Beyoncé’s lookbook is an amazing time of fashion

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Opinion

The world witnessed Beyoncé’s seventh coming in the form of her “Renaissance” studio album. The 16 tracks, she wrote on her website, describe her feelings and desires when she decided to record music that would allow her to dream and escape during the height of the epidemic. She explained that her goal is to create a safe space. A place of no judgment. A place free from perfectionism and overthinking. And the music’s lyrics and grooved grooves are a testament to this. From the flashes of Donna Summer and Honey Dijon to the majestic house beats, half of the tracks call for individual dance floor mini-marathons, and others are immediately a picture of sweaty bodies battling each other in pre-pandemic euphoria. The words and beats enhance the thought and bring out emotions that are suppressed for many people: joy, abandonment.

Beyoncé’s ‘Renaissance’ was made to last forever

The photos on her social media aim to evoke those emotions in a tangible way – with bodysuits, disco balls, hologram horses and stuffed saddles. If the music is a tribute to the no-holds-barred movement, the still images are steeped in fashion history, high-maintenance beauty and perfection – maybe not the old-school version that Beyoncé ran away with in her secret, but it’s hard.

There is a lot of work in these looks.

To begin with: there are body suits. But of course there are body suits. Has there ever been an extended Beyoncé moment that didn’t feature one? No, no. They are her signature. Her uniform. Bay-suits should be named.

There’s one that’s sequined and embossed and actually has a little silver chain and rhinestones. In one portrait, she sits with her legs akimbo in a black lace Alia bodysuit, her eyes looking toward the viewer and her lips slightly parted. This is also a signature. In every photograph, she is staring at her audience with her mouth slightly hanging. This default expression gives every photo the same emotional tone.

Beyoncé in motion pictures is not as exciting as Beyoncé in action. Her silence doesn’t say much. You don’t communicate that much with a glance and a shutter click. It doesn’t matter if she signals a waiter to refresh her drink, restrains her unruly bar mate, or hangs an old glass with a broken bottle. She’s giving a Beyoncé look. But it doesn’t matter. That is always more than enough.

There’s more Alaia on display in the form of a custom acid-green lace dress with Mongolian lamb trim. There’s also a Gucci silver satin velvet gown with winged sleeves and a red cropped jacket from Dolce & Gabbana. There’s a western hat and red studded stilettos, a corset and a silver horn driver from Muger, totally reminiscent of the 1992 “Too Funky” video in which designer Thierry Muger collaborated with George Michael. Seven fashion and music collaborations.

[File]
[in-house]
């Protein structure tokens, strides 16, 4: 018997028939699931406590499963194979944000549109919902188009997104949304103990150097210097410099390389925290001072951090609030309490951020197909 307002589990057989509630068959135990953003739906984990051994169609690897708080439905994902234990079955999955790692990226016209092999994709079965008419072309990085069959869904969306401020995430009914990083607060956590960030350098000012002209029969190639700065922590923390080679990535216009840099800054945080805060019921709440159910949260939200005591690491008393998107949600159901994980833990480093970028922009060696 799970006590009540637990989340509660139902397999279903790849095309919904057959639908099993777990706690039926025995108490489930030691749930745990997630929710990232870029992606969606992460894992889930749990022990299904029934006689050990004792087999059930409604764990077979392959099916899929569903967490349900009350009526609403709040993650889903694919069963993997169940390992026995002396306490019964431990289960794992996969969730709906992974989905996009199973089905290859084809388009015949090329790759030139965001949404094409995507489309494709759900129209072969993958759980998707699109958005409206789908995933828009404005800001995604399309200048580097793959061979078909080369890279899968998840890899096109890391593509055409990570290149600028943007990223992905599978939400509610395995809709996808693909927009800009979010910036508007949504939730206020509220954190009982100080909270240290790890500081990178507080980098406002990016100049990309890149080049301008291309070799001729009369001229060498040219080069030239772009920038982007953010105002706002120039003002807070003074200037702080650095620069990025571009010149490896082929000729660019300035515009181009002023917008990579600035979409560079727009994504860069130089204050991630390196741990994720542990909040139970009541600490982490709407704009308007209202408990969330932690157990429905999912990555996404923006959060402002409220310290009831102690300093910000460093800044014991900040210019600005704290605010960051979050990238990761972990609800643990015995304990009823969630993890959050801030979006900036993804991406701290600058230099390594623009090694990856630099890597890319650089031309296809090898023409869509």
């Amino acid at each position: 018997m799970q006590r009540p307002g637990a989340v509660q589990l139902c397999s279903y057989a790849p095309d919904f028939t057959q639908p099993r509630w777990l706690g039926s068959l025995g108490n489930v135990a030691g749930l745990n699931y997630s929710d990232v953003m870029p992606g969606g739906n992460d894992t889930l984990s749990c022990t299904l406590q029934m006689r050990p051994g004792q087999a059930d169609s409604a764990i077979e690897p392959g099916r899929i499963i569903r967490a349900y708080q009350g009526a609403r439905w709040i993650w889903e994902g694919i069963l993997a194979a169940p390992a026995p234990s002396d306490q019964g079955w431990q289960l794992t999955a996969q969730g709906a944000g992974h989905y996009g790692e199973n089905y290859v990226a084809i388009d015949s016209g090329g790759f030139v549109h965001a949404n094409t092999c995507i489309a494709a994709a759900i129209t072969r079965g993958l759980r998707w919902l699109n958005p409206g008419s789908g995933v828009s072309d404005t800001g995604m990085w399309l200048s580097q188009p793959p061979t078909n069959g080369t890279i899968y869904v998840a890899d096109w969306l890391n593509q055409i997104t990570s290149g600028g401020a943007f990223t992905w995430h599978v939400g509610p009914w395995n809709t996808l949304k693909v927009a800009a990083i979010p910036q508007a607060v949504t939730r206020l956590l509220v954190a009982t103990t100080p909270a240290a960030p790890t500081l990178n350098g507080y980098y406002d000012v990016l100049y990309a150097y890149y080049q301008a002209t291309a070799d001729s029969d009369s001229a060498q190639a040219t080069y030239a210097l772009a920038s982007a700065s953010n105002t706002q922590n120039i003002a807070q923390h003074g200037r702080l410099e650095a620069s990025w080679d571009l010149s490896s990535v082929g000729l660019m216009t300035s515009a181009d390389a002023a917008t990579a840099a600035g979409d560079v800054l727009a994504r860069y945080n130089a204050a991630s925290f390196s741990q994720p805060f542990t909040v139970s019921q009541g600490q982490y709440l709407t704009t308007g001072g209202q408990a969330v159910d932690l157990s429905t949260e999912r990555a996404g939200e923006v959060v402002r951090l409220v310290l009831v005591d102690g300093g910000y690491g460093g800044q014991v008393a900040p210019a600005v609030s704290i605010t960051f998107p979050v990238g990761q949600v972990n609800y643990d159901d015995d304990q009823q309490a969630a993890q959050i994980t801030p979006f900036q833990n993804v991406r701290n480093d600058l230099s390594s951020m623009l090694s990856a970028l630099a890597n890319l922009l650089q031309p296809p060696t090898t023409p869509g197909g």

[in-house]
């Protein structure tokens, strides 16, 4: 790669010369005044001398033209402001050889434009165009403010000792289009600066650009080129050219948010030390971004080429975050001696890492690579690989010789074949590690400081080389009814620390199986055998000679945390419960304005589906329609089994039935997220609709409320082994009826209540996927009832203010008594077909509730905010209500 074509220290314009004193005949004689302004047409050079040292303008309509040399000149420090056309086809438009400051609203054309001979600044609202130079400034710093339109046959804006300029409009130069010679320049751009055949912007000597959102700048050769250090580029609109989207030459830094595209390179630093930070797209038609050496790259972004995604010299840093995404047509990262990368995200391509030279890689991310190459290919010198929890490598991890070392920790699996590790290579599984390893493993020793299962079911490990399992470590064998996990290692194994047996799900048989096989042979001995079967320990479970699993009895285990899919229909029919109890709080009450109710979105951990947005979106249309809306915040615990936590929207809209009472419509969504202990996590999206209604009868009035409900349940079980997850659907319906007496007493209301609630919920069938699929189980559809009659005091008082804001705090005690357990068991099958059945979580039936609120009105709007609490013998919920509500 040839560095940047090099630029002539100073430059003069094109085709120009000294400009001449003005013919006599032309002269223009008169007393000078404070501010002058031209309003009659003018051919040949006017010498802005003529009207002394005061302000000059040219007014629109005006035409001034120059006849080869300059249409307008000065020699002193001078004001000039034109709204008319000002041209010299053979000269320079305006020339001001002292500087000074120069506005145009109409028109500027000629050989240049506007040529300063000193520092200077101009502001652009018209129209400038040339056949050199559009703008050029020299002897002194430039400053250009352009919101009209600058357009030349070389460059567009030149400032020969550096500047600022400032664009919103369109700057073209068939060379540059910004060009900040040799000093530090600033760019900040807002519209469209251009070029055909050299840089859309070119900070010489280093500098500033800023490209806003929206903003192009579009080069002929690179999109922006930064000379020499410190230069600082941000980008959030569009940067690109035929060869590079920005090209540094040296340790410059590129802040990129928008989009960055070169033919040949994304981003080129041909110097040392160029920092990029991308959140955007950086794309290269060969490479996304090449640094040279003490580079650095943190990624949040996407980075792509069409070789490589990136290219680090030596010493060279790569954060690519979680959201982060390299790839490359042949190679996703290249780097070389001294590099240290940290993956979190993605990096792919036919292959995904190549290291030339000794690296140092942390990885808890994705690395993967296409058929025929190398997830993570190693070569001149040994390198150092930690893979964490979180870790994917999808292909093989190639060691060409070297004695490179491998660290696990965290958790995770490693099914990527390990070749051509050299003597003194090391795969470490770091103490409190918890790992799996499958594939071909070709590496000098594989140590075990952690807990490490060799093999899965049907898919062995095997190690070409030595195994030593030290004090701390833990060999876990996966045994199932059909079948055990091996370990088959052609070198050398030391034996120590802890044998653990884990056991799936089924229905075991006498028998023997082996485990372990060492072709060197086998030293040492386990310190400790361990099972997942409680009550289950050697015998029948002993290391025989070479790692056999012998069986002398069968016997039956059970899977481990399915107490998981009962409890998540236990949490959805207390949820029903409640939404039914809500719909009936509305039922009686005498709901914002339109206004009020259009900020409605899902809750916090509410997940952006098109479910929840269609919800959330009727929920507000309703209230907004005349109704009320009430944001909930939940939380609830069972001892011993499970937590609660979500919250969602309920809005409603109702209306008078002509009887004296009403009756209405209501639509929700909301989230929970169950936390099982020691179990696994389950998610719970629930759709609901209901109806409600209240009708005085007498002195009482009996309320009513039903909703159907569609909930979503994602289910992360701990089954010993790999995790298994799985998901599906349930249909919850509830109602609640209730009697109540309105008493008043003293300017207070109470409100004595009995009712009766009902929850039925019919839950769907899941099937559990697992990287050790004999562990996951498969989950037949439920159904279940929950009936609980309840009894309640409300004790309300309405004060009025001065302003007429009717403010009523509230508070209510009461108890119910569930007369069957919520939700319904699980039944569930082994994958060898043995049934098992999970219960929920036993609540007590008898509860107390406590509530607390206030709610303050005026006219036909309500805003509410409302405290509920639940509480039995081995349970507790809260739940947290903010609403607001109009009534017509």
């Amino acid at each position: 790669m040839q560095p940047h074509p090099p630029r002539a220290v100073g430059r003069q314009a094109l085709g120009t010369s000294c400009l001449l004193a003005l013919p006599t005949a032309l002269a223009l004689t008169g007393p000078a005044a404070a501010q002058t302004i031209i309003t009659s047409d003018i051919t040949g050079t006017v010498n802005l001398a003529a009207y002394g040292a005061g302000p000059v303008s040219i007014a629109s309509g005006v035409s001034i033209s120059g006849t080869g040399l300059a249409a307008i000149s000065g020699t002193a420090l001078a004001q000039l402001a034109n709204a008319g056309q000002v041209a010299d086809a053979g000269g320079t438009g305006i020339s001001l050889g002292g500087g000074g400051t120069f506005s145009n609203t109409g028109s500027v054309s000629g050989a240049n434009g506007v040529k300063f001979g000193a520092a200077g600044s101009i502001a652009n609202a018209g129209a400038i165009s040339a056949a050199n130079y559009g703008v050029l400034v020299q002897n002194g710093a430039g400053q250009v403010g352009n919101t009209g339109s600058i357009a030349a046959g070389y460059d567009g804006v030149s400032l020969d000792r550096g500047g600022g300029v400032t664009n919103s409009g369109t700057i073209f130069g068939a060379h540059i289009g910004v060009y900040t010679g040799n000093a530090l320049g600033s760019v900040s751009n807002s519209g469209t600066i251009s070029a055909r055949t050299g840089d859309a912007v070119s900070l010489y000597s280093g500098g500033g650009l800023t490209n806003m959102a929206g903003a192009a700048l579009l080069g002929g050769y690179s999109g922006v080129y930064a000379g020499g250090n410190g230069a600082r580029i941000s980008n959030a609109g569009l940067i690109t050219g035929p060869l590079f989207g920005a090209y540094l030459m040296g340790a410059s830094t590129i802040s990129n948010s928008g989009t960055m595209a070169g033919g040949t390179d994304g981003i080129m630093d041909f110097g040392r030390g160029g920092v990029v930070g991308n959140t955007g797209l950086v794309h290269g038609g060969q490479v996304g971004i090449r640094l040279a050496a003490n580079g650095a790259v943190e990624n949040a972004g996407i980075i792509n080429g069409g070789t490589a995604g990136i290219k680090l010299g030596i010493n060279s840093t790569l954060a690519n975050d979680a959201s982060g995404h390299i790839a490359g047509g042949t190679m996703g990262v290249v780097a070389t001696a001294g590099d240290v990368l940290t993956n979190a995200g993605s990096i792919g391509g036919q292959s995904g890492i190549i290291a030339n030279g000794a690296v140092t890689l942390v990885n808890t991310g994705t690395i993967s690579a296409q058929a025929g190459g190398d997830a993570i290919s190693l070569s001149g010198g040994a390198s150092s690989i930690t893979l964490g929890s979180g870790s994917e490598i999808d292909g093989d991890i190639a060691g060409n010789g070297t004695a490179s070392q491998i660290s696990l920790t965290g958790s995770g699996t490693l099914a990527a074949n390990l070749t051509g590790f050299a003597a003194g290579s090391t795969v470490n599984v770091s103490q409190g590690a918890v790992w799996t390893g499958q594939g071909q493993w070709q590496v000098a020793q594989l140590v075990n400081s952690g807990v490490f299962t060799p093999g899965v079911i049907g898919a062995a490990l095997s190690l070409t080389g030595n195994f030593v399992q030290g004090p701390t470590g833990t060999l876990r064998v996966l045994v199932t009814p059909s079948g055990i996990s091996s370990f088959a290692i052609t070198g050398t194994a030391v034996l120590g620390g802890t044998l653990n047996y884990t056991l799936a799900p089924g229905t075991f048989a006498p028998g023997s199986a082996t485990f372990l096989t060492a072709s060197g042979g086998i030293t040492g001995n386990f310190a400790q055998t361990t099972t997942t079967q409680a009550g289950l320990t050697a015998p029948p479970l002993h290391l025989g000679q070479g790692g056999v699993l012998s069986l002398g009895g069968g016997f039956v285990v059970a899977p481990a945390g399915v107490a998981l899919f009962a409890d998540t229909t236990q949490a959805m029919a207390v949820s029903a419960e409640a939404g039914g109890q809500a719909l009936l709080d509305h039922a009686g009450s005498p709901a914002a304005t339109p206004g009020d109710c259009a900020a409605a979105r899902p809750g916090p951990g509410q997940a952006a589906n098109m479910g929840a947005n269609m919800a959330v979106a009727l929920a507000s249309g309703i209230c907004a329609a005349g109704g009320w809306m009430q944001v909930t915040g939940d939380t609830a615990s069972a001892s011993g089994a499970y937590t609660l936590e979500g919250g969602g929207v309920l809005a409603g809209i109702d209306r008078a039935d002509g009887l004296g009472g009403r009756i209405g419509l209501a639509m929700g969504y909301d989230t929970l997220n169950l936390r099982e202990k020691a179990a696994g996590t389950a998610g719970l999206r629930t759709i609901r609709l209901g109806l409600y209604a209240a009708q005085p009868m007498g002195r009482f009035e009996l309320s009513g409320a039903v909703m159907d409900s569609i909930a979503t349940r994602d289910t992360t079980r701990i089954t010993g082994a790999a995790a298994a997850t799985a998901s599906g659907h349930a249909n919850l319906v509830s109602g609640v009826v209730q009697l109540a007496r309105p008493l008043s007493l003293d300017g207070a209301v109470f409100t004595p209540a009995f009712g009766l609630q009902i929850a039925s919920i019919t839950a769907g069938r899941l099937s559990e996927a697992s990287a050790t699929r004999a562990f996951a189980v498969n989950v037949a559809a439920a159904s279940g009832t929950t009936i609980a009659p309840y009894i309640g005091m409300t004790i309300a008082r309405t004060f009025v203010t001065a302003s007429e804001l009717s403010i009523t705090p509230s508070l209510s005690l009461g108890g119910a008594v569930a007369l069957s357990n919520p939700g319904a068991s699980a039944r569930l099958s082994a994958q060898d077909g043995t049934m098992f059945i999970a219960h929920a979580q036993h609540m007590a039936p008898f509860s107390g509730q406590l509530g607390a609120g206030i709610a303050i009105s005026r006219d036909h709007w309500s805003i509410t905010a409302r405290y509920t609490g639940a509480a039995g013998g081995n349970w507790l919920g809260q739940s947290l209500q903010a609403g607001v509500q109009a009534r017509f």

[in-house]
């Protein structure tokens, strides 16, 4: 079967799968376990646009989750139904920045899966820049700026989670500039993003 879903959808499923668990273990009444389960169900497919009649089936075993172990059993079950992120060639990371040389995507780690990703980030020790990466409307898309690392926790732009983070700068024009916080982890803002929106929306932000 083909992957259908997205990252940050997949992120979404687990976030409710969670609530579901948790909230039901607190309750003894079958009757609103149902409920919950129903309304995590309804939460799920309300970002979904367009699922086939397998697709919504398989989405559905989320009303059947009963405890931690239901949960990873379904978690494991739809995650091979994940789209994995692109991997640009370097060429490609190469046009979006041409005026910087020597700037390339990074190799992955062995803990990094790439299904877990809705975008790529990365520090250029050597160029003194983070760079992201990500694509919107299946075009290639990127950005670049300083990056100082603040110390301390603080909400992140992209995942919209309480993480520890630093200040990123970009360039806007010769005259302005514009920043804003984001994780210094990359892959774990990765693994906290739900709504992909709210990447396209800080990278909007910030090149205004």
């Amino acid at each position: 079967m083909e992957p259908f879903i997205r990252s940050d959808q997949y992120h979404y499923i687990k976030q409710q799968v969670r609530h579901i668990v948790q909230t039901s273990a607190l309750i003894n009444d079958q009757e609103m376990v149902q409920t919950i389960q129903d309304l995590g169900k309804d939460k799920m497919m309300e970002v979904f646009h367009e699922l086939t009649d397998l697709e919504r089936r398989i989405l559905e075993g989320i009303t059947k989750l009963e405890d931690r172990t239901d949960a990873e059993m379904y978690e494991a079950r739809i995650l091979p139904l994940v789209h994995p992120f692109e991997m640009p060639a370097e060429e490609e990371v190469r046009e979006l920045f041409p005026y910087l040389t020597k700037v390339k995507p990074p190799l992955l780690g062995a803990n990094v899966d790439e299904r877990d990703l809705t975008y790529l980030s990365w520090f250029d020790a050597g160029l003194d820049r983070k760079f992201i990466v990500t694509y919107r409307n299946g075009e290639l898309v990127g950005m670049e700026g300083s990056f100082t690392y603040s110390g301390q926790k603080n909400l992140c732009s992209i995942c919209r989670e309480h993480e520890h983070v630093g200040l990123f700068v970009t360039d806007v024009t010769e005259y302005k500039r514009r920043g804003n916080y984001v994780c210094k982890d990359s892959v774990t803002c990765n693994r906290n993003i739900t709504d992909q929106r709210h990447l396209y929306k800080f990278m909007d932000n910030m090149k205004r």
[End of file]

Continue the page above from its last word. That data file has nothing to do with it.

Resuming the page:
The clothes, with their broad shoulders and slim lines and unabashed sexiness, are reminiscent of fashion from the 1970s to the early 1990s. The dress sends the mind to Grace Jones’ smart confidence and Madonna’s sexuality. His powerful charm pulls balls and drags queens. The layout makes one think of the fashion photography of Helmut Newton and Jean-Paul Goude.

Beyoncé echoes Newton’s “Saddle 1” as she kneels with a golden saddle on her back. The image of Paloma Picasso wearing a silver Gucci dress with one breast almost exposed is reminiscent of Karl Lagerfeld’s breast-revealing dress. And there’s the disco horse. Beyoncé sits in a white hat wearing chains and pins. In the year It recalls the pop culture moment in 1978 when Bianca Jagger sat down at Studio 54 on White Horse and helped make the nightclub a household name. Not anymore A place for gender and sexuality.

There is a total commitment to that moment’s radiant joy – or at least its soft-focus memory. Back then, the excitement was heightened by the dire circumstances – and perhaps for good reason. The dance has persevered in the face of the AIDS epidemic, homosexuality, economic disaster and grim crime statistics. It was very scary. And so, after pandemic lockdowns, civil unrest and attempted riots, Beyoncé delivers bleak, funky music. And from years of track pants and yoga pants and only wearing waist-highs, she presents her audience with a changed, worn-out, disheveled and exhausted fashion. She’s working hard in those corsets and stilettos.

It is politically correct to argue that she is making a show of strength and female empowerment with her pasties and stitched stockings. After all, Beyoncé learned the culture and music of what it means to embrace one’s success and power. Her teachings resonated especially with some black women. But there’s no denying that these pictures express pleasure through the male gaze—as well as through the female gaze, the non-gendered gaze, and the gaze of anyone who wants to see it.

The clothes tell the story of a chaotic era in pop culture where people are determined to have a good time. And when they are He did have a good time. All though.



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